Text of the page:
Following Alexander's brief occupation, the successor state of the Seleucid Empire controlled the area until 305 BCE when they gave much of it to the Indian Maurya Empire as part of an alliance treaty. The Mauryans brought Buddhism from India and controlled southern Afghanistan until about 185 BCE when they were overthrown. - 54 ] - - Their decline began 60 years after Ashoka's rule ended, leading to the Hellenistic reconquest of the region by the Greco-Bactrians. Much of it soon broke away from the Greco-Bactrians and became part of the Indo-Greek Kingdom. The Indo-Greeks were defeated and expelled by the Indo-Scythians by the end of the 2nd century BCE. During the first century, the Parthian Empire subjugated the region, but lost it to their Indo-Parthian vassals. In the mid to late 1st century CE the vast Kushan Empire, centered in modern Afghanistan, became great patrons of Buddhist culture. The Kushans were defeated by the Sassanids in the third century. Although various rulers calling themselves Kushanshas (generally known as Indo-Sassanids) continued to rule at least parts of the region, they were probably more or less subject to the Sassanids. The late Kushans were followed by the Kidarite Huns - 56 ] - - who, in turn, were replaced by the short-lived but powerful Hephthalites, as rulers of the region in the first half of the fifth century. - 57 ] - - The Hephthalites were defeated by the Sasanian king Khosrau I in CE 557, who re-established Sassanid power in Persia. However, in the 6th century CE, the successors of Kushans and Hepthalites established a small dynasty in Kabulistan called Kabul Shahi. - Islamic conquests and Mongol invasion Islamic conquest of Afghanistan and Mongol invasion of Central Asia - The Arabs brought Islam to Afghanistan in the 7th century from Khorasan in the northwest. In the Middle Ages and up to the 19th century, part of the region was referred to as Khorasan. - 58 ] - - - 59 ] - - Several important centers of Khorasan are thus located in modern Afghanistan, such as Herat and Balkh. In some cases even the cities of Kandahar, Ghazni and Kabul were considered part of Khorasan. During the 7th century, Arabs brought the religion of Islam to the western area of Afghanistan and began spreading eastward. Although some accepted the new religion along the way, others refused to abandon their old faiths. Prior to the introduction of Islam, the area of Afghanistan was inhabited by people of various religious background, which included Zoroastrians, Hindus, Buddhists, Shamanists, Jews, and others. The Kabul Shahis began losing control of their territories to the Muslim Arabs, and their Kabul capital was conquered by the Saffarids in 879. The Samanids extended their influence to Khorasan and south into parts of the Afghan tribal areas in the 9th century, and by the late-10th century the Ghaznavids had made all of the remaining non-Muslim territories convert to Islam, with the exception of the Kafiristan region. Afghanistan at that point became the center of many important empires such as the Saffarids of Zaranj, Samanids of Balkh, - 60 ] - - - 61 ] - - Ghaznavids of Ghazni, Ghurids of Ghor, and Timurids of Herat. The region was overrun in 1219 by Genghis Khan and his Mongol army, who devastated much of the land. For example, his troops are said to have annihilated the ancient Khorasan cities of Herat and Balkh. - 62 ] - - The destruction caused by the Mongols depopulated major cities and caused much of the locals to revert to an agrarian rural society. - 63 ] - - Their rule continued with the Ilkhanate, and was extended further following the invasion of Timur (Timur Lang) who established the Timurid dynasty. - 64 ] - - The periods of the Ghaznavids, - 65 ] - - Ghurids, and Timurids are considered some of the most brilliant eras of Afghanistan's history because they produced fine Islamic architectural monuments - 43 ] - - as well as numerous scientific and literature works. In 1504, Babur, a descendant of both Timur and Genghis Khan, established the Mughal Empire with its initial capital in Kabul. By the early 1700s, the region was controlled by several ruling groups: Uzbeks to the north, Safavids to the west and the remaining larger area by the Mughals or self-ruled by local Afghan tribes. - Hotaki dynasty and the Durrani Empire Hotaki dynasty and Durrani Empire In 1709, Mir Wais Hotak, a local Pashtun (historically "Afghan" ) from the Ghilzai clan, overthrew and killed Gurgin Khan, the Safavid governor of Kandahar. Mir Wais successfully defeated a Safavid army sent for retaliation and held the region of Kandahar until his death in 1715. He was succeeded by his son Mir Mahmud Hotaki. In 1722, Mir Mahmud led an Afghan army to Isfahan (Iran), sacked the city and proclaimed himself King of Persia. However, the great majority still rejected the Afghan regime as usurping, and after the massacre of thousands of civilians in Isfahan by the Afghans # including more than three thousand religious scholars, nobles, and members of the Safavid family # the Hotaki dynasty was eventually removed from power by a new ruler, Nadir Shah of Persia. - 66 ] - - - 67 ] - -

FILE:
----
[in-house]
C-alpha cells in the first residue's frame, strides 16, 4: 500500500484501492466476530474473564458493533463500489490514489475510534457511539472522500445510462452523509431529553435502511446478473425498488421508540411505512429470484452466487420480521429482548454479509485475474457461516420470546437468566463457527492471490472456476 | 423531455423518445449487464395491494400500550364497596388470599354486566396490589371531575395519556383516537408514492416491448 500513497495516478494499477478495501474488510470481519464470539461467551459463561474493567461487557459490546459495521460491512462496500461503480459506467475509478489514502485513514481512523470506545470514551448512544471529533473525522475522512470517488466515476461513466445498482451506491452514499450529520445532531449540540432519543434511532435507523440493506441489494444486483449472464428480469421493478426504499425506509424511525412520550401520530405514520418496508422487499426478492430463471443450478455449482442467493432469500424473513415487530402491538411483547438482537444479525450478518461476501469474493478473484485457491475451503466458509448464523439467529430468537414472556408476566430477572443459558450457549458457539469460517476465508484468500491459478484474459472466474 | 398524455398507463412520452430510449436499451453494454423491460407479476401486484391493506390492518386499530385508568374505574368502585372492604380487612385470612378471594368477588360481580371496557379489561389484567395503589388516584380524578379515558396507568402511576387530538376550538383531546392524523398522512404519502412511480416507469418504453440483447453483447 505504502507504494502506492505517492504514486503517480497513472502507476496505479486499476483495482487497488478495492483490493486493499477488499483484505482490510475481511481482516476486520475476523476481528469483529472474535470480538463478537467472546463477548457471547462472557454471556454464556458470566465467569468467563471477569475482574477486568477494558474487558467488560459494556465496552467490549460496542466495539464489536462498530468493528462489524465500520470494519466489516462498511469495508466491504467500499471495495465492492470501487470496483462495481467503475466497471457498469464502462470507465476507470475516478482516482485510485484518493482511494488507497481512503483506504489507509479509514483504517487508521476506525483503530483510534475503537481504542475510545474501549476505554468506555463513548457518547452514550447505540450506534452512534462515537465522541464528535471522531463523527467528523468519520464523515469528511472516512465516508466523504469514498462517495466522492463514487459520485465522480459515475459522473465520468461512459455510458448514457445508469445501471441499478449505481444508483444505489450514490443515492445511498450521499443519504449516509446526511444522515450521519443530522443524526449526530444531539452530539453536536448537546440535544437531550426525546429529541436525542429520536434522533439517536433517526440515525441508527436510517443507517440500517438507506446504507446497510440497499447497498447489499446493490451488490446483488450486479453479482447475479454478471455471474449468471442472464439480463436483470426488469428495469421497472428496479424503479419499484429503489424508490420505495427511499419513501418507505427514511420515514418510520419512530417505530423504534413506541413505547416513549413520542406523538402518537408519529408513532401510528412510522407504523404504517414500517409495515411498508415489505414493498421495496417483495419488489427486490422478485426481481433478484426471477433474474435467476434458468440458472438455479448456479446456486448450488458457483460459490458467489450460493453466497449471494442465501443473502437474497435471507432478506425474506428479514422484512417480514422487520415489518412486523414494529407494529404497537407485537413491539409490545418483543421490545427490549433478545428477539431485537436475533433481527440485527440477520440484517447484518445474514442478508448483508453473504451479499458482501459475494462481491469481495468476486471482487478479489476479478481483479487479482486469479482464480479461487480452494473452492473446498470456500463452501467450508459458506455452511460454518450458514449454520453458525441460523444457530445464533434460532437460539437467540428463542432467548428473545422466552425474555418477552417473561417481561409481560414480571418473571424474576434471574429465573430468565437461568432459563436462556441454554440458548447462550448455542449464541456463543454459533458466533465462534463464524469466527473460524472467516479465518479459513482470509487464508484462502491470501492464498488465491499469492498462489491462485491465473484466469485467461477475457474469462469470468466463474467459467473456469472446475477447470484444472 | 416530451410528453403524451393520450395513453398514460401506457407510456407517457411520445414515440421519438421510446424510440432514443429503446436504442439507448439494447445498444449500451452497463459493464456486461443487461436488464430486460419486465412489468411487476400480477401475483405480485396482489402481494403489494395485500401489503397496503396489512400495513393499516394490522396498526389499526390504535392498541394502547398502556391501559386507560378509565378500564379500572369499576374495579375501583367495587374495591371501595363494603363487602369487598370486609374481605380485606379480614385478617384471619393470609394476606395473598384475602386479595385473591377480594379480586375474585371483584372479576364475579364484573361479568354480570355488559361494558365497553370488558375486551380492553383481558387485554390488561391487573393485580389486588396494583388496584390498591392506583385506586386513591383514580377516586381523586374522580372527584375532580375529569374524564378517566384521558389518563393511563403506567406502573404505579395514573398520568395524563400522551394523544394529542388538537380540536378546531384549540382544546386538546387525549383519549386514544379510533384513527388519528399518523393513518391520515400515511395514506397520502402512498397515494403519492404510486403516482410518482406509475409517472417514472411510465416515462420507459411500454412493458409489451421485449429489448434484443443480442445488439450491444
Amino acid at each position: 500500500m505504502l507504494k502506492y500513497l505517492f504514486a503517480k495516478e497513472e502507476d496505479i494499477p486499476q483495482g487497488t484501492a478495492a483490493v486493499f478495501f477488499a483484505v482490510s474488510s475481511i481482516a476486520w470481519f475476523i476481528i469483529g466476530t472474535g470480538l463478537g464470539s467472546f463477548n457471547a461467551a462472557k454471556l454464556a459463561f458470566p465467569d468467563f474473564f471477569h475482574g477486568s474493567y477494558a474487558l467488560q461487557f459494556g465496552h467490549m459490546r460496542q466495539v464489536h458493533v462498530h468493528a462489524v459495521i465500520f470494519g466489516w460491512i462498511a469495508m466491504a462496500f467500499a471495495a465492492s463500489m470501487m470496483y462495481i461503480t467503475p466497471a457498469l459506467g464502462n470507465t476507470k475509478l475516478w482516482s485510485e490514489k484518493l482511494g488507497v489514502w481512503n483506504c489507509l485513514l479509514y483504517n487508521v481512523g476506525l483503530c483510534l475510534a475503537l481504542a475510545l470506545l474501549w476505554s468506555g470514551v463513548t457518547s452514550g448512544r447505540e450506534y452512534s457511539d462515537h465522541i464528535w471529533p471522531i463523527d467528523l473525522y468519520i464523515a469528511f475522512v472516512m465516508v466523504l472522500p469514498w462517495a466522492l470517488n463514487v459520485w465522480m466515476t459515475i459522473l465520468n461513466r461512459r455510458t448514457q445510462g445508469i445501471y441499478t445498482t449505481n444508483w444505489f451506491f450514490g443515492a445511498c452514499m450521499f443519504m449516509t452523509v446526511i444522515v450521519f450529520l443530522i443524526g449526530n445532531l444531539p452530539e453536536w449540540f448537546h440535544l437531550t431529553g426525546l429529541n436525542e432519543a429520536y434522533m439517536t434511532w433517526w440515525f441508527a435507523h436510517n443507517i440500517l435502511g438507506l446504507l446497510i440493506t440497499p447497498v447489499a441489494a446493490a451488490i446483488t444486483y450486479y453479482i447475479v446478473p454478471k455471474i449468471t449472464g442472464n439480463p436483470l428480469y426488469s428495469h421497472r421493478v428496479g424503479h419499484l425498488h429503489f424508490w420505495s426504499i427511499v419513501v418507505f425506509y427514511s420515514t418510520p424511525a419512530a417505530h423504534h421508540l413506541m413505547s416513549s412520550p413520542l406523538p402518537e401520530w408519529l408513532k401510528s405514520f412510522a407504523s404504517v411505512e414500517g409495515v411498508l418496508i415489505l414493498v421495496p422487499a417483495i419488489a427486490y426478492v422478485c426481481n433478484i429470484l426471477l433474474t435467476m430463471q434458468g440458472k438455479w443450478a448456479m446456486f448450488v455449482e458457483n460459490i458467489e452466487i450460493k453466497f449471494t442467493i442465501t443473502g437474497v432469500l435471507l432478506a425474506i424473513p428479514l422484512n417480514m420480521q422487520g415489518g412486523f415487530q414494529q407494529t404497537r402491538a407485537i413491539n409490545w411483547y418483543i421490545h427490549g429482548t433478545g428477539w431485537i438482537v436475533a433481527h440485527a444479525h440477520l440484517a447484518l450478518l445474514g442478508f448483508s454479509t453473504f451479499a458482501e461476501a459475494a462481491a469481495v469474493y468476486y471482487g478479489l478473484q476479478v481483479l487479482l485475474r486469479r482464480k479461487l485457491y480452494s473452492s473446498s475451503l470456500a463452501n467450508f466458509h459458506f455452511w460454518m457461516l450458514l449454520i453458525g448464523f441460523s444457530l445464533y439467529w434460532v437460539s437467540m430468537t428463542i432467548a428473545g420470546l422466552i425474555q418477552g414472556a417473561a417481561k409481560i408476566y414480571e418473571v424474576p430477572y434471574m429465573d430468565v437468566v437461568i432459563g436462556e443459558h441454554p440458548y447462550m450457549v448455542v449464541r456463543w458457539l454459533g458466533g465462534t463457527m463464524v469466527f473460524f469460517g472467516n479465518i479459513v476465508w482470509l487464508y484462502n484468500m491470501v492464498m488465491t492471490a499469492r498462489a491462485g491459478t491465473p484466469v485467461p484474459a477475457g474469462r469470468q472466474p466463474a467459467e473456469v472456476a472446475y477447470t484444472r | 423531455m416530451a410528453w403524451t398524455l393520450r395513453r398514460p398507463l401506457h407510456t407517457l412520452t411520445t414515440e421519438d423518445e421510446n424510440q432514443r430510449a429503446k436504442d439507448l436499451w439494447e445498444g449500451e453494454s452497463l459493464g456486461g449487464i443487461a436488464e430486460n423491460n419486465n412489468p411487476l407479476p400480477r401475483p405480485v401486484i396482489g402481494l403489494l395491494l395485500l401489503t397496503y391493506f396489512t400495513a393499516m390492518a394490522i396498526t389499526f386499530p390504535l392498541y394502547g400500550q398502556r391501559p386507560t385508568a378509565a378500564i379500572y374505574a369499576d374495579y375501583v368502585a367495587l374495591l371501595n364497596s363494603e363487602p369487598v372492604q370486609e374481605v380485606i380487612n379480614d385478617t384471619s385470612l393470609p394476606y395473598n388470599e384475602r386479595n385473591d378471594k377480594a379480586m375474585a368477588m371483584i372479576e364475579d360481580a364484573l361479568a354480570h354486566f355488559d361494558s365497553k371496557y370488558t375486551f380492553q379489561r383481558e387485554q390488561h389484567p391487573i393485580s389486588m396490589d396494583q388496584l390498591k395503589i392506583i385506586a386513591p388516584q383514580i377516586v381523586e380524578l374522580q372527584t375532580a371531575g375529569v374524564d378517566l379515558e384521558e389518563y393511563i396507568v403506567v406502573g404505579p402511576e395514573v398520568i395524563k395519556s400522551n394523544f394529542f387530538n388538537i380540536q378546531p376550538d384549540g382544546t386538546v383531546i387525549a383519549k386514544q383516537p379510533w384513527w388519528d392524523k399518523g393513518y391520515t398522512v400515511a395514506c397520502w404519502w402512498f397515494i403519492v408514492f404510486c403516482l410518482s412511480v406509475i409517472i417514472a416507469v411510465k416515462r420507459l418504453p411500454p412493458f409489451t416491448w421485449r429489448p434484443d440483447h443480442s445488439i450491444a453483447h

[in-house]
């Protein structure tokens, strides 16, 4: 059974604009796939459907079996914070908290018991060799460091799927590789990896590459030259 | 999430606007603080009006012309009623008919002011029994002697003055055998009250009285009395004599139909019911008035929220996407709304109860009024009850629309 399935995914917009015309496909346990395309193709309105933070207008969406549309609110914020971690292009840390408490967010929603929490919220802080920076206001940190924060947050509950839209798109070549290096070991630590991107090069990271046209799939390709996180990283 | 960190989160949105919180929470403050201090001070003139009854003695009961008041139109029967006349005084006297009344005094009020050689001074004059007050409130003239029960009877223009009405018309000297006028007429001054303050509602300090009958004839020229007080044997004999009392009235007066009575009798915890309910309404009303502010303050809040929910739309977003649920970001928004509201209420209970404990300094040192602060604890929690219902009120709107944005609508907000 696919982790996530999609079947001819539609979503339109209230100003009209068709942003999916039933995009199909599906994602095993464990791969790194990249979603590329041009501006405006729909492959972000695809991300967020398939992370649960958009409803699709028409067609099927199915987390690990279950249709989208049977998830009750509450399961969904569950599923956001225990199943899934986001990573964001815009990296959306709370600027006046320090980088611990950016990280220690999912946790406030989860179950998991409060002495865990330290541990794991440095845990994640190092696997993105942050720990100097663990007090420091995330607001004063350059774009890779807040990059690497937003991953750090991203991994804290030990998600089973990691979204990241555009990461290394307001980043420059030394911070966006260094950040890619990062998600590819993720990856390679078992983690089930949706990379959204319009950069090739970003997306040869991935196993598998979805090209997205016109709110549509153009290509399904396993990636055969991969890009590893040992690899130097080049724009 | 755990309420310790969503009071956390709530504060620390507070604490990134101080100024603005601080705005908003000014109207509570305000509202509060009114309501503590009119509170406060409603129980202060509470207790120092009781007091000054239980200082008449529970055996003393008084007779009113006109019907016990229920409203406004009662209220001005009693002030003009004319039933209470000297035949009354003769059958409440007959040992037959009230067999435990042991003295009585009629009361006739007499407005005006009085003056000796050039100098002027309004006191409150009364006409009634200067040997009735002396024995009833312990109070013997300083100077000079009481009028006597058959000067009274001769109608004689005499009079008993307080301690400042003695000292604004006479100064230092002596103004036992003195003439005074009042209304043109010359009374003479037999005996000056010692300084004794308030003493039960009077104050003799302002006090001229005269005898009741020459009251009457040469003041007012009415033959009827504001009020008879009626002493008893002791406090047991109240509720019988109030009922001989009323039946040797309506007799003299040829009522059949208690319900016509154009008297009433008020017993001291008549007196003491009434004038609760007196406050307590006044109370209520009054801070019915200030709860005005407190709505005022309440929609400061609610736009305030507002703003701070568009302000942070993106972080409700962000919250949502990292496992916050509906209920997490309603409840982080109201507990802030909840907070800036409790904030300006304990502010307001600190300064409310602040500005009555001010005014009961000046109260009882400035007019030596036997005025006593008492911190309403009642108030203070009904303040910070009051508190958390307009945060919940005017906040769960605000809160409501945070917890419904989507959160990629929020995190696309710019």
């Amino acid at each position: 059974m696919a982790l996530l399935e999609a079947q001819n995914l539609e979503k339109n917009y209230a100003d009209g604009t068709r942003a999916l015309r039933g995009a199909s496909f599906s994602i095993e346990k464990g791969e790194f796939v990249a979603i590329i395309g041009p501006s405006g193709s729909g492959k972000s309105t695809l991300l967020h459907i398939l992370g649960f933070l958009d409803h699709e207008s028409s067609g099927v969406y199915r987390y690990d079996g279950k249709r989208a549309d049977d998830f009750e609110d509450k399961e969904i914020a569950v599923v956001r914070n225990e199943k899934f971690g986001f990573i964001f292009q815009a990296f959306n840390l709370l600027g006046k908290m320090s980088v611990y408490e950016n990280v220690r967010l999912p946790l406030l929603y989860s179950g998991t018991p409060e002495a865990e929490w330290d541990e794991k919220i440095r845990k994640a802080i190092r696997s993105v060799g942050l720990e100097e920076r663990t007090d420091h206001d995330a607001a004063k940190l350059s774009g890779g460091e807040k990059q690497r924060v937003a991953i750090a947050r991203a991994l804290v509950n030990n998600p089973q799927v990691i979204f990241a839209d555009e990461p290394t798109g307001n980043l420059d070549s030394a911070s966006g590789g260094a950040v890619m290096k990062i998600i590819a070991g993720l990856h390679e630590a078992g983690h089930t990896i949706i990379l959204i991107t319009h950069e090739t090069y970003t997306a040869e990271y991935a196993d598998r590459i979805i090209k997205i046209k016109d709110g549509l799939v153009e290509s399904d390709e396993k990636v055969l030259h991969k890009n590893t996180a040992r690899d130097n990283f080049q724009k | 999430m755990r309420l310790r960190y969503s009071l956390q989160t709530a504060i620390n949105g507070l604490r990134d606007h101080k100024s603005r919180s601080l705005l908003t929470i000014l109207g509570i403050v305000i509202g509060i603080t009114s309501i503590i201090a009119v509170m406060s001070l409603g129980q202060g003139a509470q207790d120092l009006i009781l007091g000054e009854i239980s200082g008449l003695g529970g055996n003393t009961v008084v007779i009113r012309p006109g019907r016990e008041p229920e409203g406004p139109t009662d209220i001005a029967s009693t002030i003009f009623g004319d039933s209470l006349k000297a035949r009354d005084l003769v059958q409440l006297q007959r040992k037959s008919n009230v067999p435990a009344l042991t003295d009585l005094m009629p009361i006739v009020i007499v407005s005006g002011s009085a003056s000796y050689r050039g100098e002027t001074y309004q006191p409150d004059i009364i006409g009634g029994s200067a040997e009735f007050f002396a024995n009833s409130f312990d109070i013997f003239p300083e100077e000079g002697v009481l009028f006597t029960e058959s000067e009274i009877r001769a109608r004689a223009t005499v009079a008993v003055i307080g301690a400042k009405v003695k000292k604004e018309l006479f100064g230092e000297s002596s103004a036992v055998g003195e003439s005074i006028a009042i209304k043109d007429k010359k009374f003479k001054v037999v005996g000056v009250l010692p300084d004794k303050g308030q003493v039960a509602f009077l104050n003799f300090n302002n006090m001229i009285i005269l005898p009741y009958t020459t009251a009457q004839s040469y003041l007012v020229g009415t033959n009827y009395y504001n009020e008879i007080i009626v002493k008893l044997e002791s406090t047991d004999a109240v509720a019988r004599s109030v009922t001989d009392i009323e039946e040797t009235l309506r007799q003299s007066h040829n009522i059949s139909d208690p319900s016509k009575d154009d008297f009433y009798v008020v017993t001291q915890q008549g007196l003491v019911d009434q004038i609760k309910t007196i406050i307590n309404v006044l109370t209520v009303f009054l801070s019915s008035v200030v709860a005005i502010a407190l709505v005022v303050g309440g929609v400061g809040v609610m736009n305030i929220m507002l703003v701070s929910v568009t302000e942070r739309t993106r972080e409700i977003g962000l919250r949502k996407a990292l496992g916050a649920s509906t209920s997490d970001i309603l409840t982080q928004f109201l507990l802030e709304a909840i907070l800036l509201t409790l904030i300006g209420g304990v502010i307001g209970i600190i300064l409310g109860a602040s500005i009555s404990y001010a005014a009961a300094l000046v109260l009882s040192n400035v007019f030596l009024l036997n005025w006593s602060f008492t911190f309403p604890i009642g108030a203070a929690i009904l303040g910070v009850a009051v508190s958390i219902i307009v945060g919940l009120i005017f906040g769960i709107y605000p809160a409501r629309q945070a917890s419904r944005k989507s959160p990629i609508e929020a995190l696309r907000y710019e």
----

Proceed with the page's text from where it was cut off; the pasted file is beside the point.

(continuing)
- Afghan soldiers of the Durrani Empire In 1738, Nadir Shah and his army, which included Ahmad Khan and four thousand of his Pashtun soldiers of the Abdali tribe, - 68 ] - - conquered the region of Kandahar from the HotakGhilzais; in the same year he occupied Ghazni, Kabul and Lahore. On June 19, 1747, Nadir Shah was assassinated by one of his officers - 69 ] - - - 70 ] - - and Ahmad Shah Abdali called for a loya jirga ("grand assembly") to select a leader among his people. The Pashtuns gathered near Kandahar in October 1747 and chose him as their new head of state. Ahmad Shah Durrani is often regarded as the founder of modern Afghanistan. - 1 ] - - - 71 ] - - - 72 ] - - After the inauguration, Ahmad Shah adopted the title padshah durr-i dawran ('King, "pearl of the age") - 73 ] - - and the Abdali tribe became known as the Durrani tribe there after. By 1751, Ahmad Shah Durrani and his Afghan army conquered the entire present-day Afghanistan, Pakistan, Khorasan and Kohistan provinces of Iran, along with Delhi in India. - 28 ] - - He defeated the Sikhs of the Maratha Empire in the Punjab region nine times, one of the biggest battles was the 1761 Battle of Panipat. In October 1772, Ahmad Shah retired to his home in Kandahar where he died peacefully and was buried there at a site that is now adjacent to the Mosque of the Cloak of the Prophet Mohammed. He was succeeded by his son, Timur Shah Durrani, who transferred the capital of their Afghan Empire from Kandahar to Kabul. Timur died in 1793 and was finally succeeded by his son Zaman Shah Durrani. Zaman Shah and his brothers had a weak hold on the legacy left to them by their famous ancestor. They sorted out their differences through a "round robin of expulsions, blindings and executions", which resulted in the deterioration of the Afghan hold over far-flung territories, such as Attock and Kashmir. - 74 ] - - Durrani's other grandson, Shuja Shah Durrani, fled the wrath of his brother and sought refuge with the Sikhs. After he was defeated at the Battle of Attock, DurraniVizierFateh Khan fought off an attempt by Ali Shah, the ruler of Persia, to capture the Durrani province of Herat. He was joined by his brother, Dost Mohammad Khan, and rogue Sikh Sardar Jai Singh Attarwalia. Once they had captured the city, Fateh Khan attempted to remove the ruler, a relation of his superior, Mahmud Shah, and rule in his stead. In the attempt to take the city from its Durrani ruler, Dost Mohammad Khan's men forcibly took jewels off of a princess and Kamran Durrani, Mahmud Shah's son, used this as a pretext to remove Fateh Khan from power, and had him tortured and executed. While in power, however, Fateh Khan had installed 21 of his brothers in positions of power throughout the Durrani Empire. After his death, they rebelled and divided up the provinces of the empire between themselves. During this turbulent period Kabul had many temporary rulers until Fateh Khan's brother, Dost Mohammad Khan, captured Kabul in 1826. The Sikhs, under Ranjit Singh, rebelled in 1809 and eventually wrested a large part of the Kingdom of Kabul (present day Pakistan, but not including Sindh) from the Afghans. - 75 ] - - Hari Singh Nalwa, the Commander-in-Chief of the Sikh Empire along its Afghan frontier, invaded the Afghan territory as far as the city of Jalalabad. - 76 ] - - In 1837, the Afghan Army descended through the Khyber Pass on Sikh forces at Jamrud. Hari Singh Nalwa's forces held off the Afghan offensive for over a week # the time it took reinforcements to reach Jamrud from Lahore. - 77 ] - - - Barakzai dynasty and European influence